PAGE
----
Global Methane Initiative
This international Partnership reduces global methane emissions, with a focus on cost-effective, near-term methane recovery from four major methane sources: landfills, underground coal mines, natural gas and oil systems, and animal waste management.
The EPA Global Methane Initiative Site describes U.S. activities in support of the international program.
A separate, independent Global Methane Initiative website provides comprehensive information on the initiative including upcoming meetings, events, important documents and country information.
Methane is one of several non-CO2 gases
that contribute to global climate change. To learn more
about these gases and what EPA is doing to reduce their
impact, visit our Non-CO2 Gases page.
) is a greenhouse gas that remains in the atmosphere
for approximately 9-15 years. Methane is over 20 times more
effective in trapping heat in the atmosphere than carbon dioxide
over a 100-year period and is emitted from a variety of natural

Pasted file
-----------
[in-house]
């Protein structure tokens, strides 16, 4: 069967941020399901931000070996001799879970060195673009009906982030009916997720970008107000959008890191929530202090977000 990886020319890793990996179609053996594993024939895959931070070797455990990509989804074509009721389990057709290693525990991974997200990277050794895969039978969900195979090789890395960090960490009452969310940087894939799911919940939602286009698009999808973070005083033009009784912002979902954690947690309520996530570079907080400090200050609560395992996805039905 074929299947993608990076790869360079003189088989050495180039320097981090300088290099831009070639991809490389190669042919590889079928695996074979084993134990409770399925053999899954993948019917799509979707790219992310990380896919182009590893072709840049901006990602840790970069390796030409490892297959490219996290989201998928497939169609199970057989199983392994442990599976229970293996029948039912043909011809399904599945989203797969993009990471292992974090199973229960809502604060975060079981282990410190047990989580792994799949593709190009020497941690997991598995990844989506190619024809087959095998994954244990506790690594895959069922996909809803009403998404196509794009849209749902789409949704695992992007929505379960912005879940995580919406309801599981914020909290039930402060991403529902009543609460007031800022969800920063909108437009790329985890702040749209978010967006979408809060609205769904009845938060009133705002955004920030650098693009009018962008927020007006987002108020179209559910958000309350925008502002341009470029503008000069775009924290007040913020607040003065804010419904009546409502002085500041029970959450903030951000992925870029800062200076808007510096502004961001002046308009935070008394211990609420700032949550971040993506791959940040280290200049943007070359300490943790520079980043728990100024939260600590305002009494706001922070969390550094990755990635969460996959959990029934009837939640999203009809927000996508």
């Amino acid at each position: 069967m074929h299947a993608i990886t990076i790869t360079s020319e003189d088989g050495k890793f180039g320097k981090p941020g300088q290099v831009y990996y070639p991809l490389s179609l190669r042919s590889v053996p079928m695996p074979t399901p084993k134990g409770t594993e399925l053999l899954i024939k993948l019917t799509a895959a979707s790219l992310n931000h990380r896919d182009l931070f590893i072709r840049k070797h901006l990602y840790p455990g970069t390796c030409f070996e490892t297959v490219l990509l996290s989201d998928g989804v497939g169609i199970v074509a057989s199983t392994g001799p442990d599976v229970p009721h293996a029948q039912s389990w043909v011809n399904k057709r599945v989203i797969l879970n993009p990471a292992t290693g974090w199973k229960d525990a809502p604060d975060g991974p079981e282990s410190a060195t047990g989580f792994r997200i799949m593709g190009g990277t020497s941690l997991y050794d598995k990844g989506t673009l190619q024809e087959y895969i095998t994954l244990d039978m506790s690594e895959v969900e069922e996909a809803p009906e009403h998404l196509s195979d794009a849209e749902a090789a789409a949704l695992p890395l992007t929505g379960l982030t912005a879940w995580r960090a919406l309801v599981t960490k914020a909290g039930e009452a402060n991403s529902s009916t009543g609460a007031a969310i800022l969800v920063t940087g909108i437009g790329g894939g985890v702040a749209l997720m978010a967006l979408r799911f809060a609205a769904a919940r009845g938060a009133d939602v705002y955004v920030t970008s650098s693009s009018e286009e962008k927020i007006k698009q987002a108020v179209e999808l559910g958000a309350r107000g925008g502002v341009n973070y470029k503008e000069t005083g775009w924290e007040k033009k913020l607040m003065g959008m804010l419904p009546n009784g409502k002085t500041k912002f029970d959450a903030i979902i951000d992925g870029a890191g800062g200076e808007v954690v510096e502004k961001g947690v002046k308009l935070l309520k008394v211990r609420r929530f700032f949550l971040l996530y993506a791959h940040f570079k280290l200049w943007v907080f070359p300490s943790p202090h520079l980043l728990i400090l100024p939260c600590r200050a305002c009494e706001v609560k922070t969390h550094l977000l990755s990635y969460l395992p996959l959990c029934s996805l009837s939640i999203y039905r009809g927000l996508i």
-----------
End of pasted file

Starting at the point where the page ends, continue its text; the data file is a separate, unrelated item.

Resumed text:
and human-influenced sources. Human-influenced sources include
landfills, natural gas and petroleum
systems, agricultural activities, coal mining, stationary and
mobile combustion, wastewater treatment, and certain industrial
Methane is also a primary constituent of natural gas and an important
energy source. As a result, efforts to prevent or utilize methane
emissions can provide significant energy, economic and environmental
benefits. In the United States, many companies are working
with EPA in voluntary efforts to reduce emissions
by implementing cost-effective management methods and technologies.
The following links provide more information on methane and EPA's related activities:
Find out more about methane's role as a greenhouse gas.
- Sources and Emissions:
Find out more about the sources of methane and current emission
- Projections and Mitigation Costs:
Find projections of future methane emissions and the costs associated with reducing those emissions.
- Voluntary Programs:
Learn more about EPA's
voluntary programs to reduce methane emissions.
- Other Non-CO2 Gases:
Learn more about the science, emissions, and reduction opportunities
for other non-CO2 greenhouse gases.